It has run space probes and ocean liners, it's in every recent Apple Macintosh and runs and most of the Internet including the site you are reading now. NetBSD and its decendents FreeBSD, OpenBSD and Linux. The NetBSD Foundation (TNF) required those people involved in its creation (committers -- coders with more than usual control over the project) to sign a legal contract by June 2006. As far as such documents go, it is not too draconian, but I felt it was the antithesis of what motivated me to be involved with the foundation (building something out of the love of creation and intellectual competition). It lacked spirit. I refused to sign, effectively resigning. I think these projects are "complete"; still a vital force behind global cognition, but like the telephone or the transistor, most creative effort is now going into making them faster or asking what colour they should be:
I understand the real politik behind this, namely, quelling fears of companies that productize NetBSD and perhaps personal liability fears of the TNF board members, but I think this is the wrong way to go about it.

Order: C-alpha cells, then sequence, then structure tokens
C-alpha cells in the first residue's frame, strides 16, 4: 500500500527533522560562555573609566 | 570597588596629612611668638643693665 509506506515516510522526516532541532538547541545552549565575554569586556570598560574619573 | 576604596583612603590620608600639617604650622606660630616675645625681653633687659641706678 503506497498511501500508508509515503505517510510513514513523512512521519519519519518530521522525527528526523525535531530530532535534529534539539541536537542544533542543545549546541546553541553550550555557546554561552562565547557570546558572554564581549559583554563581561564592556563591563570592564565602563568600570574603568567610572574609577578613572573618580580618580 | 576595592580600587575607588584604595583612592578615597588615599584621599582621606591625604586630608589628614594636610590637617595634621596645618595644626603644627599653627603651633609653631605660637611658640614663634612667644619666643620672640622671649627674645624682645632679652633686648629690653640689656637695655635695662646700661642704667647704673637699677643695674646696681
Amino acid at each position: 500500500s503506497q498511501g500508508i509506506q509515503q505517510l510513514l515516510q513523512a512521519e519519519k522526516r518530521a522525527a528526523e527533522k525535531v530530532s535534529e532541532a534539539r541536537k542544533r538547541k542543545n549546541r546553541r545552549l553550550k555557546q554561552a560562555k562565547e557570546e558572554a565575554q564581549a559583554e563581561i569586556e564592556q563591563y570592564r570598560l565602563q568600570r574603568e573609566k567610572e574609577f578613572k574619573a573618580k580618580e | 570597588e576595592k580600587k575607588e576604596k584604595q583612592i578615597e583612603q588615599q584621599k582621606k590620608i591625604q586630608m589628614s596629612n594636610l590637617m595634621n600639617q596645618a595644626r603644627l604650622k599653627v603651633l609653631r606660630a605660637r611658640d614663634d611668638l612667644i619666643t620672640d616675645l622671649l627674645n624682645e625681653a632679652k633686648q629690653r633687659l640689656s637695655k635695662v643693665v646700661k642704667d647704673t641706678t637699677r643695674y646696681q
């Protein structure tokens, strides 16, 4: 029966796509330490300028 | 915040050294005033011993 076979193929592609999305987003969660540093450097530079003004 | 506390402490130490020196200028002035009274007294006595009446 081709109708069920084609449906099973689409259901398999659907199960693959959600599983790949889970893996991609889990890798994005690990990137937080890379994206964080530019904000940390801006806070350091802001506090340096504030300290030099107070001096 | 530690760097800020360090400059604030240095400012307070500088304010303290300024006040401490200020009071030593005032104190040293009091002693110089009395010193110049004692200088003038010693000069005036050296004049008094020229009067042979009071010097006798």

We create the state through our actions and language. TNF through its contract document recreates the malfeasant corporate state within our programmer world. TNF should protect and nurture its committers, not ask them to fall on their swords at the first sign of danger. Limited liability as an organizational concept arose inorder to encourage investment. If TNF has any legal use, it is to sheild committers from TNF's actions, not the other way about.
IF the legal threat in the US is real and not a nightmare of the fearful, then TNF copyright and cvs should be moved to an offshore jurisdiction, of which there are many available that do not have US style patent or copyright law. The US node can be used to promote activities in the US and its Limited Liability can protect the board members in the role of those activities.
The contract as well as being an instrument of the state is written in the demeaning language of the corporate state. It should have been written in the language of our programmer world. Even in the world of the state it is not clear that the contract is valid, given that committers seem to give away rights and services to TNF but do not receive compensation from TNF in doing so.
I haven't committed for several years, so my refusal may mean little, but I encourage others to keep NetBSD a place of people united in creation, a place of collective defense for our programmer world, where bullshit is directed out, not in.